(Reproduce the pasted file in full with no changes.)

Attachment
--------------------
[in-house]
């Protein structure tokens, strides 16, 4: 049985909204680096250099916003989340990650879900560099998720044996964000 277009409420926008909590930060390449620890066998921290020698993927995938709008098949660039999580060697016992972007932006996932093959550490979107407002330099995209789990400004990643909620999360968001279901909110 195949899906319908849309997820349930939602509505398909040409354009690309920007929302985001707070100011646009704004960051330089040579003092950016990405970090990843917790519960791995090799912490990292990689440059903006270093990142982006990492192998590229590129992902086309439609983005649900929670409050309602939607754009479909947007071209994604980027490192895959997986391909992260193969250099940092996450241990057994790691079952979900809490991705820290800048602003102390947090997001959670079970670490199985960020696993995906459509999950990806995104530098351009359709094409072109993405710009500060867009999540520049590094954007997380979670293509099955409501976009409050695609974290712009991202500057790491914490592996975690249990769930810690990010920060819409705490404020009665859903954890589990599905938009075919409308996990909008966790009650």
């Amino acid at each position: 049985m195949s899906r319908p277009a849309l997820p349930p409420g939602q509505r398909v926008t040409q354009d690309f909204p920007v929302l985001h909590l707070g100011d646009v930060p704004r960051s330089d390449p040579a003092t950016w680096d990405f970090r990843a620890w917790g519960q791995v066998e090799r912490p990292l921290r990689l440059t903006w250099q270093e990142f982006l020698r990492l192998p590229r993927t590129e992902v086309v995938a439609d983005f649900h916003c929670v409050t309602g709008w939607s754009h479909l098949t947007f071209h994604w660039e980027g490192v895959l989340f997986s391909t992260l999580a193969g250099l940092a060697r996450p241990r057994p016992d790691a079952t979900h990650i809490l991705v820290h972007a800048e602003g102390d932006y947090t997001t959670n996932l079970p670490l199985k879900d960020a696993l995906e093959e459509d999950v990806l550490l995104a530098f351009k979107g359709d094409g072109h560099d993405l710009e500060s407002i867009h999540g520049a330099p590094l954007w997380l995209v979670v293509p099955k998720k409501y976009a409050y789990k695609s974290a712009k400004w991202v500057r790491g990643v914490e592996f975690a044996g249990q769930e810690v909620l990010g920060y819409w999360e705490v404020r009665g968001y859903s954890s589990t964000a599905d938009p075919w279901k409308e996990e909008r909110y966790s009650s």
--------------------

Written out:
[in-house]
């Protein structure tokens, strides 16, 4: 049985909204680096250099916003989340990650879900560099998720044996964000 277009409420926008909590930060390449620890066998921290020698993927995938709008098949660039999580060697016992972007932006996932093959550490979107407002330099995209789990400004990643909620999360968001279901909110 195949899906319908849309997820349930939602509505398909040409354009690309920007929302985001707070100011646009704004960051330089040579003092950016990405970090990843917790519960791995090799912490990292990689440059903006270093990142982006990492192998590229590129992902086309439609983005649900929670409050309602939607754009479909947007071209994604980027490192895959997986391909992260193969250099940092996450241990057994790691079952979900809490991705820290800048602003102390947090997001959670079970670490199985960020696993995906459509999950990806995104530098351009359709094409072109993405710009500060867009999540520049590094954007997380979670293509099955409501976009409050695609974290712009991202500057790491914490592996975690249990769930810690990010920060819409705490404020009665859903954890589990599905938009075919409308996990909008966790009650």
């Amino acid at each position: 049985m195949s899906r319908p277009a849309l997820p349930p409420g939602q509505r398909v926008t040409q354009d690309f909204p920007v929302l985001h909590l707070g100011d646009v930060p704004r960051s330089d390449p040579a003092t950016w680096d990405f970090r990843a620890w917790g519960q791995v066998e090799r912490p990292l921290r990689l440059t903006w250099q270093e990142f982006l020698r990492l192998p590229r993927t590129e992902v086309v995938a439609d983005f649900h916003c929670v409050t309602g709008w939607s754009h479909l098949t947007f071209h994604w660039e980027g490192v895959l989340f997986s391909t992260l999580a193969g250099l940092a060697r996450p241990r057994p016992d790691a079952t979900h990650i809490l991705v820290h972007a800048e602003g102390d932006y947090t997001t959670n996932l079970p670490l199985k879900d960020a696993l995906e093959e459509d999950v990806l550490l995104a530098f351009k979107g359709d094409g072109h560099d993405l710009e500060s407002i867009h999540g520049a330099p590094l954007w997380l995209v979670v293509p099955k998720k409501y976009a409050y789990k695609s974290a712009k400004w991202v500057r790491g990643v914490e592996f975690a044996g249990q769930e810690v909620l990010g920060y819409w999360e705490v404020r009665g968001y859903s954890s589990t964000a599905d938009p075919w279901k409308e996990e909008r909110y966790s009650s």